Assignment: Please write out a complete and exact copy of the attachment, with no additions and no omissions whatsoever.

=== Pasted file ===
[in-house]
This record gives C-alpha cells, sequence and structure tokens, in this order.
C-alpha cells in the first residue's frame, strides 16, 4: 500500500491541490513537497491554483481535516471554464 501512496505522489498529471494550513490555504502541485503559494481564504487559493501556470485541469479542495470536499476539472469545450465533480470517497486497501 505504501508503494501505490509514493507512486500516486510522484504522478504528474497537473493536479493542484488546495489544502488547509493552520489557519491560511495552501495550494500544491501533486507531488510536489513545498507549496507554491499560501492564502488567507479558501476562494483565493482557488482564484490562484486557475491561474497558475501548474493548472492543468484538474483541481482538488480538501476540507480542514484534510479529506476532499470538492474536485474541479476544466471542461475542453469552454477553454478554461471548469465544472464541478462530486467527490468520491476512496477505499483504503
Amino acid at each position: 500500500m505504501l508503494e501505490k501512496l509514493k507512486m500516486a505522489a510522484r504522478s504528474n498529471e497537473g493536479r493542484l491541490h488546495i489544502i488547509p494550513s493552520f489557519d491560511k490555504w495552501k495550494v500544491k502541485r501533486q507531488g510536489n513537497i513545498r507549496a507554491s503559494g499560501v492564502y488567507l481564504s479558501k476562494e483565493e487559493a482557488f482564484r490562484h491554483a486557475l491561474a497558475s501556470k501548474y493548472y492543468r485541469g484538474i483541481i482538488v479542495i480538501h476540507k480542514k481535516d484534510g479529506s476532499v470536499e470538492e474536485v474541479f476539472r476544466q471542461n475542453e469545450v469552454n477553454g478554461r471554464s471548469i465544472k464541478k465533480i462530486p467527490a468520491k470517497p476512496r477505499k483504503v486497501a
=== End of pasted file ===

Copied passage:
[in-house]
This record gives C-alpha cells, sequence and structure tokens, in this order.
C-alpha cells in the first residue's frame, strides 16, 4: 500500500491541490513537497491554483481535516471554464 501512496505522489498529471494550513490555504502541485503559494481564504487559493501556470485541469479542495470536499476539472469545450465533480470517497486497501 505504501508503494501505490509514493507512486500516486510522484504522478504528474497537473493536479493542484488546495489544502488547509493552520489557519491560511495552501495550494500544491501533486507531488510536489513545498507549496507554491499560501492564502488567507479558501476562494483565493482557488482564484490562484486557475491561474497558475501548474493548472492543468484538474483541481482538488480538501476540507480542514484534510479529506476532499470538492474536485474541479476544466471542461475542453469552454477553454478554461471548469465544472464541478462530486467527490468520491476512496477505499483504503
Amino acid at each position: 500500500m505504501l508503494e501505490k501512496l509514493k507512486m500516486a505522489a510522484r504522478s504528474n498529471e497537473g493536479r493542484l491541490h488546495i489544502i488547509p494550513s493552520f489557519d491560511k490555504w495552501k495550494v500544491k502541485r501533486q507531488g510536489n513537497i513545498r507549496a507554491s503559494g499560501v492564502y488567507l481564504s479558501k476562494e483565493e487559493a482557488f482564484r490562484h491554483a486557475l491561474a497558475s501556470k501548474y493548472y492543468r485541469g484538474i483541481i482538488v479542495i480538501h476540507k480542514k481535516d484534510g479529506s476532499v470536499e470538492e474536485v474541479f476539472r476544466q471542461n475542453e469545450v469552454n477553454g478554461r471554464s471548469i465544472k464541478k465533480i462530486p467527490a468520491k470517497p476512496r477505499k483504503v486497501a